At no point is this multivalued, what you are talking about is finding roots to say x^3=5, where there is certainly more than 1 complex root, but this does not mean that 5^(1/3) is multivalued. f(x)=x^(1/3) is not the inverse function g(x)=x^3.
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    (Original post by james22)
    a^1/b is defined as the b'th root of a (the unique positive number, x, such that x^b=a).
    This definition certainly is consistent and implies the 'singlevaluedness' of powers in general. However it does seem to pose a problem. Namely is suggests that (-1)^(1/2) has no value. This is because i is not 'positive'. Perhaps this can be circumvented?
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    (Original post by Elie Bergman)
    This definition certainly is consistent and implies the 'singlevaluedness' of powers in general. However it does seem to pose a problem. Namely is suggests that (-1)^(1/2) has no value. This is because i is not 'positive'. Perhaps this can be circumvented?
    You are sort of right, things get more complicated when you are raising a non-positive number to some power. If a is not a positive real, then a^b is, in general, multivalued. This is because the extention of the definition for powers gives a^b=e^(b*log(a)) and log is multivalued. Like logs, powers do not general have a well defined value when working with complex numbers. However things still work out very nicely when a is positive, so e^x is still single valued.
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    (Original post by james22)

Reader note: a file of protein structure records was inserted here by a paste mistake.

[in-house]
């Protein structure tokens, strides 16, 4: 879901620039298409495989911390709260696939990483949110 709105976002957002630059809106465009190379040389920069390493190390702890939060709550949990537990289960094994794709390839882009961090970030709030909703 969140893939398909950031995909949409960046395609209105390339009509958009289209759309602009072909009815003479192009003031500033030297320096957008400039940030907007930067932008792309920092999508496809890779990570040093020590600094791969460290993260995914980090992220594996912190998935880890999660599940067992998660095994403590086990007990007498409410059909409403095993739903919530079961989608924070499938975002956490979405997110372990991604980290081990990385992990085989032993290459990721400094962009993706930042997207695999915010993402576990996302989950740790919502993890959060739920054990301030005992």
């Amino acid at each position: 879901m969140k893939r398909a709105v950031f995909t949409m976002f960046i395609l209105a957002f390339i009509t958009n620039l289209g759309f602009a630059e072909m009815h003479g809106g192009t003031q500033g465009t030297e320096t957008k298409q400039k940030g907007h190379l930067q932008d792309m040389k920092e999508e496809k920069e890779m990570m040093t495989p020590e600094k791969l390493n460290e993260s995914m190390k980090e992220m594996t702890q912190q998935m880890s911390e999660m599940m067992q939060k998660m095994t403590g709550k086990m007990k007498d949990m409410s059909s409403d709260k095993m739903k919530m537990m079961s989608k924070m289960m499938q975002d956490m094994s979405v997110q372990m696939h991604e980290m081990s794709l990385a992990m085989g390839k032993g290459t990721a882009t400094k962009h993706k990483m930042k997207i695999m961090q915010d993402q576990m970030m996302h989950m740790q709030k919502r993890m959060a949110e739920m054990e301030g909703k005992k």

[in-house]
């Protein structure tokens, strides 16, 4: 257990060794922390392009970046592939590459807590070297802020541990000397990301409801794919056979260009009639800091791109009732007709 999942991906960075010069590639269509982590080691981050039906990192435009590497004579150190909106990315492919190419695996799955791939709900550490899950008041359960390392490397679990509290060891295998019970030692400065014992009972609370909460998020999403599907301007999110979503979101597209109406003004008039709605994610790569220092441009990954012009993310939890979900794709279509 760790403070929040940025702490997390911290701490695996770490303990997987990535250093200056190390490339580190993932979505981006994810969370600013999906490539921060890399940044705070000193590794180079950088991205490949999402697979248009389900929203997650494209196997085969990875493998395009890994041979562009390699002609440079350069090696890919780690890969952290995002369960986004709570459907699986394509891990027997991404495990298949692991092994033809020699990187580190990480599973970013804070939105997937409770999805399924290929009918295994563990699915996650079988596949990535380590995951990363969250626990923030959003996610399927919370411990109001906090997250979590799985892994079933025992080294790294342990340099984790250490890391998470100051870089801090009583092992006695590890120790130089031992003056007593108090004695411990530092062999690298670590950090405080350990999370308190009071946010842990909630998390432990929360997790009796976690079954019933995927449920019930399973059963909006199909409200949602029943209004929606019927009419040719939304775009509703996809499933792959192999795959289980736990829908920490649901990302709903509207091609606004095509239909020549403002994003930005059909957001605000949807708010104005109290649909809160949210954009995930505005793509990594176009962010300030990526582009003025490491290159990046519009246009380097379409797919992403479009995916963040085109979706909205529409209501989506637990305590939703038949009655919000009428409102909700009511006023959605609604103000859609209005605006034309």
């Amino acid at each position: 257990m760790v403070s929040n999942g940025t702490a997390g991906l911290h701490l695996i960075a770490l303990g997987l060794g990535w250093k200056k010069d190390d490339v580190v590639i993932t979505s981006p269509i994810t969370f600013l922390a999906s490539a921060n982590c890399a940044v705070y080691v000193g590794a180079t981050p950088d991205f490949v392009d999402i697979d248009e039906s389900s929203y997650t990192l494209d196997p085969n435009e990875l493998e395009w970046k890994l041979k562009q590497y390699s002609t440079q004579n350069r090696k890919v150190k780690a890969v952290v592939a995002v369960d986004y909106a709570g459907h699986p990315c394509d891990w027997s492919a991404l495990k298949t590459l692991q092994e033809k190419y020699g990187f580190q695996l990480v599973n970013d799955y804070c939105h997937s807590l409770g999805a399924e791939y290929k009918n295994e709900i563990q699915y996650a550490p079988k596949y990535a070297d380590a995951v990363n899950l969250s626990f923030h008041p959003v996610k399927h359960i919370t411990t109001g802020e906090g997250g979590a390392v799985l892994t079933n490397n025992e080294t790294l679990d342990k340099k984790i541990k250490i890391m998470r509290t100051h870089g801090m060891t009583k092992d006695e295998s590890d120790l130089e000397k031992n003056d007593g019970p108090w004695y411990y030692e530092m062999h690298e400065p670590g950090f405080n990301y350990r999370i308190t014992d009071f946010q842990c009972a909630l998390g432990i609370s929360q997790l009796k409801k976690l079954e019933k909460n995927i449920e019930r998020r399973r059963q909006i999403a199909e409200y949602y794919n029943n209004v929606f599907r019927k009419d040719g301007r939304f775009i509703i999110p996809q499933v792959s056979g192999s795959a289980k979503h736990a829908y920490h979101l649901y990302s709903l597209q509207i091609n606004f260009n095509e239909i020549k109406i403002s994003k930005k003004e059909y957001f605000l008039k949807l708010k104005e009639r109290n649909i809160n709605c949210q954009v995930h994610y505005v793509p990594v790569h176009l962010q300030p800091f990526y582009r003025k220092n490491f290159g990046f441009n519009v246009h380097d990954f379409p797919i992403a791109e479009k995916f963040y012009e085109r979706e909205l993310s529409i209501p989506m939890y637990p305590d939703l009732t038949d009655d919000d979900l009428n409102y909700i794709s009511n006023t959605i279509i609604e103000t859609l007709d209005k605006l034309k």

This is because the extention of the definition for powers gives a^b=e^(b*log(a)) and log is multivalued
    Starting with this assertion lets see what trouble we can stir:

    e^(1/2) = e^log(e^1/2) = e^(1/2*log(e)) = e^(1/2(1+2Pi*K*i)) "K is an integer"
    = e^(1/2 + K*Pi*i)

    As we let K vary, this expression will take two values, namely +- sqrt(e).
    Repeating the process for e^(1/3) gives three values. Repeating the process for e^(sqrt(2)) is more interesting. Since sqrt(2) is irrational, our method yields infinitely many values, all lying on a circle in the complex plane with radius of exp(sqrt(2)). From your own assumptions, we are led to the conclusion e^x is multi-valued for certain x. In general it is not true that that a^b is well defined even for positive real a. (If we assume a^b = e^(b*log(a)). How to get around this problem? I would suggest that e^x is defined as the SET:

    e^x = exp(log(e^x)) = exp(x*log(e)) = exp(x(1+2Pi*k*i)) = =exp(x)*exp(x*2*Pi*K*i) where K ranges over all integers.

    Why believe in such a ludicrous definition? Because it poses no problems in the sense that it is perfectly well defined for all complex x. And also more importantly it agrees with what we would expect in simple cases.
    Although it seems fantastical to suppose e^x is a set rather than a number, it does not lead to the problems the more conventional definition you gave does.
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    (Original post by Elie Bergman)
    e^(1/2) = e^(1/2*log(e)) = e^(1/2(1+2Pi*K*i)) "K is an integer"
    = e^(1/2 + K*Pi*i)
    This is wrong, the first equality is only true if you take log(e) to be 1, in which case the second equality is false unless k=0. It's a bit like me saying that 2*2=2*2*log(e)=2*2*(1+2*pi*i*k) so 2*2 is multivalued.
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    (Original post by james22)
    This is wrong, the first equality is only true if you take log(e) to be 1, in which case the second equality is false unless k=0. It's a bit like me saying that 2*2=2*2*log(e)=2*2*(1+2*pi*i*k) so 2*2 is multivalued.
    I should apologize as I didn't insert the intermediary step which would make my derivation seem more logical.

    z = e^Log z . Where Log is the multi-valued version. This is true for all z.

    thus e^(1/2) = e^Log(e^1/2)= e^(1/2*Log(e)) = e^(1/2 + K*Pi*i)

    Does this make more sense?
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    (Original post by Elie Bergman)
    I should apologize as I didn't insert the intermediary step which would make my derivation seem more logical.